Photographing ruins merges my passions for history and photography with the purpose of creating an extensive visual archive possessing artistic merit and educational value. Fulfilling this commitment fuels my desire to rediscover ruins and present them in a unified body of work that offers a new way to see the landscape, preserve the past, and explore our collective cultural identity.
I have three criteria for selecting these sites: They have to be part of a preservation program; they must make a distinctive contribution to a survey of the world’s architectural, historical and geographical diversity; and they should be suitable subjects for infrared photography, a medium that best evokes their inherent mystery and melancholy.
Infrared light is invisible to the human eye, but I use a specially adapted 35 mm digital camera to record it. Infrared’s ethereal effect illuminates the otherworldly atmosphere that haunts ruins, allowing a photographer to transcend mere documentation and capture the visual poetry of crumbled walls, weathered facades and broken arches as no other format can.
In making these images, I carry on a tradition established by pioneering photographers such as Timothy O’Sullivan, Claude Joseph Desire Charnay and William James Stillman, who first brought images of antiquities to the public. Now it’s my turn, using technology they never could have imagined, to respond to a question posed in 1855 by Abel Fletcher, a writer for the Photographic and Fine Art Journal. His query, a plea really, seems just as relevant now as it did then:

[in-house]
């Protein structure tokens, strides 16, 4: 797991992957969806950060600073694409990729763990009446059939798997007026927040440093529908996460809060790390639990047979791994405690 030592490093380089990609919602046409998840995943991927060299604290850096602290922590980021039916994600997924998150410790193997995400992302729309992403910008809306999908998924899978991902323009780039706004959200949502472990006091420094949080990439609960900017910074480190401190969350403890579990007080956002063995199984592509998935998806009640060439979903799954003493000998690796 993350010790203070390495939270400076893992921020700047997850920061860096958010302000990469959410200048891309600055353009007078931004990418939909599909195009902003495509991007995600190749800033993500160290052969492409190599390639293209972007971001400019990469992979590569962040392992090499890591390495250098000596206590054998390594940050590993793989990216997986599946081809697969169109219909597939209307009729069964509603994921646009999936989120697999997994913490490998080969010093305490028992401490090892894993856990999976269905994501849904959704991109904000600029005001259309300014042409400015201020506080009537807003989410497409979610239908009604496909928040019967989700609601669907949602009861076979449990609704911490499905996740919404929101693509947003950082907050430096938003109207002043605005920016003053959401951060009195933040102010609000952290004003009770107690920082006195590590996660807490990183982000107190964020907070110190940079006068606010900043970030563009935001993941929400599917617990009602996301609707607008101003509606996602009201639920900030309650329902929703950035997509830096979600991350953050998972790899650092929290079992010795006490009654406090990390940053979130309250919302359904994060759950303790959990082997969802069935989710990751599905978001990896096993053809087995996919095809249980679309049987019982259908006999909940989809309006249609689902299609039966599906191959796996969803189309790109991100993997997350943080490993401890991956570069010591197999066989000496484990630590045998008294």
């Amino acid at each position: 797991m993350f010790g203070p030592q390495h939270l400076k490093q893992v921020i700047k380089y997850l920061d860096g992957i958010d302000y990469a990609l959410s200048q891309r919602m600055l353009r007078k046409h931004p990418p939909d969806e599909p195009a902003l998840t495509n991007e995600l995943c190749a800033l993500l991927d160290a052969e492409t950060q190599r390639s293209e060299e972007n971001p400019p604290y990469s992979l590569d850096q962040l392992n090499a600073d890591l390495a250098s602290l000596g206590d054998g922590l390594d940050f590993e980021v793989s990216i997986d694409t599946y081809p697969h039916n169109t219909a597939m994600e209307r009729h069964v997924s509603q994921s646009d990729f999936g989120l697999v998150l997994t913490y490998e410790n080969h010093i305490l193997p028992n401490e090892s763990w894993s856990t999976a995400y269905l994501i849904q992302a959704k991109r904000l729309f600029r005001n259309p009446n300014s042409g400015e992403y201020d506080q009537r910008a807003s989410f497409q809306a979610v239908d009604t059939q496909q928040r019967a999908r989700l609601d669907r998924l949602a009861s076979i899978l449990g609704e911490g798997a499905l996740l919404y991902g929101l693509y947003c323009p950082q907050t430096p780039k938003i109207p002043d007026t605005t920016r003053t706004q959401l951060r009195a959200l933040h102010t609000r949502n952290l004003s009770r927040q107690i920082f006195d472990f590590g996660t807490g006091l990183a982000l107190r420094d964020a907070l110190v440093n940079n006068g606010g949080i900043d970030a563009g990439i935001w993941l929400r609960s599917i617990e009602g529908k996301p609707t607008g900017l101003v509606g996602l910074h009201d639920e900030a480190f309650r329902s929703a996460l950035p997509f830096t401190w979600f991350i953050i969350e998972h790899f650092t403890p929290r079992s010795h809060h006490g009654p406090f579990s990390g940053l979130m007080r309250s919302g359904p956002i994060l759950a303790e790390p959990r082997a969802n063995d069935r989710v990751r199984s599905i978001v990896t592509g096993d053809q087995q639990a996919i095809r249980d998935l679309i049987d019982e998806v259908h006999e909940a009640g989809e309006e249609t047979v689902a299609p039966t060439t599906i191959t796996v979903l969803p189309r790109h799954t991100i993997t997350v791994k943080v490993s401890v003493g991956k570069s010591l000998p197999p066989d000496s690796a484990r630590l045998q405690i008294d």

“Are not these monuments of former ages calling upon us, as artists, to come and secure their shadows by the pencil ray of Heaven, ere their crumbling forms shall pass away forever?”
Arthur Drooker has been an exhibited and published photographer since 1980. His work has been included in several one man and group shows, including the Wichita Art Museum, the Virginia Center for Architecture, and the Louisiana Art & Science Museum. His work is included in the collections of the Petersen Automotive Museum and the Music Center in Los Angeles.
It was while on location in 1995 as a writer-director for the A&E series, Civil War Journal, that Drooker made his first photographs of ruins—the charred columns of Windsor, the famed antebellum mansion in Port Gibson, Mississippi. However, it wasn’t until a 2004 trip to the temples of Angkor in Cambodia that he committed to ruins as the subject of an ongoing photographic series. Wanting to put a unique spin on the subject, he concentrated on sites preserved as ruins in the United States. In 2005, after conducting intensive research, Drooker identified twenty-five sites around the country and began his journey to create a unique photographic record of American ruins. His first book, American Ruins (Merrell, 2007), was an award-winning critical and commercial success that was featured on CBS Sunday Morning.
In his latest book, Lost Worlds: Ruins of the Americas (ACC, 2011), Drooker continues his photographic journey, making images of significant ruins in Mexico, the Caribbean, Central America and South America. Taken together these images form a powerful visual narrative of the cultures, conflicts and conquests that forged the New World.